The blog's writer has been posting pictures and names of the 'enemies of homeopathy'

Posting photographs of people who own the copyright on that photograph (not because they're in it but because they took it) seems another strange approach. Skeptics are probably unlikely to report copyright violations (via the DMCA takedown notices) because it's a bit tedious and childish but also because this strategy has been misused by others in order to shut down debate. Even so it seems odd to post this stuff and announce it's perfectly OK because it's within copyright. I'm not sure that it is.

Personally though, I have very low tolerance both of photo posting and DMCA takedowns because of this person.

Recent news and context
See Guy Chapman's post for the significance of the recent Advertising Standards Authority adjudication on what homeopaths can say in their advertising.

Comments policy
I'm afraid I haven't accepted any pro-homeopathy comments on this blog for several months now, so my refusal to accept any at the bottom of this post isn't particularly to do with meanness, just consistency. It's clear that the homeopaths have their own pages on which they can post their disagreements with those who don't support homeopathy.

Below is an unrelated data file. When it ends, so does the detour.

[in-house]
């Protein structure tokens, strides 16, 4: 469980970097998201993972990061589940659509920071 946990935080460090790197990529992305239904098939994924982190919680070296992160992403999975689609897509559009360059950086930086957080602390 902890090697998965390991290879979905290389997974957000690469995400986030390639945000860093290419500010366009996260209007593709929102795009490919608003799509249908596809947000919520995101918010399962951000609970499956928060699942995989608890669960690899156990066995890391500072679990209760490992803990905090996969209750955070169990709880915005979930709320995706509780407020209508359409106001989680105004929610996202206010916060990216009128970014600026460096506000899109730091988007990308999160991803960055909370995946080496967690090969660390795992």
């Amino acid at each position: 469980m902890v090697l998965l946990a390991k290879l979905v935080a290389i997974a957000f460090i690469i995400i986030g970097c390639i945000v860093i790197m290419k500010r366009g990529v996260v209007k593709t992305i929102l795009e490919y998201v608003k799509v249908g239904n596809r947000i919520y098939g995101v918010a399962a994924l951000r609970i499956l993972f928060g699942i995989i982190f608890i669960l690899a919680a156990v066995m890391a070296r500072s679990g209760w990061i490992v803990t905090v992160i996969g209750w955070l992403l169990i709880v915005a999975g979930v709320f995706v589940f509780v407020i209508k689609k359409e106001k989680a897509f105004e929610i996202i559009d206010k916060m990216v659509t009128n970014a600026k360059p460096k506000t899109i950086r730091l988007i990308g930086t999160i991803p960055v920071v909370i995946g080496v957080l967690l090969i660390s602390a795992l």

1. I pointed out to Sandra that she obviously did not understand copyright law, but I don't suppose she took any notice...

    She accuses skeptics of being 'batty and arrogant', taken from the title of the hilariously wrong article by a 'leading health journalist', Jerome Burne, "Why hounding homeopaths is both batty and arrogant". The lack of self-awareness is truly remarkable.

  2. A lack of understanding about copyright law is remarkably common. I read a blog post this week (or possibly it was a comment) from someone bemoaning the fact that his students genuinely think that if they find something on the internet (eg Google images) then it's OK to use. I tend to err on the side of caution precisely because I don't really understand its complexities and would rather not have the hassle of having my blog shut down, even temporarily.

    Jerome cut the comment thread before I had a chance to comment, but I was planning on saying something pithy about PMCPA the pharmaceutical equivalent of the ASA. I forget exactly what though.

    I feel that homeopaths are being poorly advised by Sandra in this quest to quench the argument by anecdote-blanketing. It's a bit like showing all your cards when you have a poor hand to start with I suppose.


Comment policy: I enthusiastically welcome corrections and I entertain polite disagreement ;) Because of the nature of this blog it attracts a LOT - 5 a day at the moment - of spam comments (I write about spam practices,misleading marketing and unevidenced quackery) and so I'm more likely to post a pasted version of your comment, removing any hyperlinks.

Comments written in ALL CAPS LOCK will be deleted and I won't publish any pro-homeopathy comments, that ship has sailed I'm afraid (it's nonsense).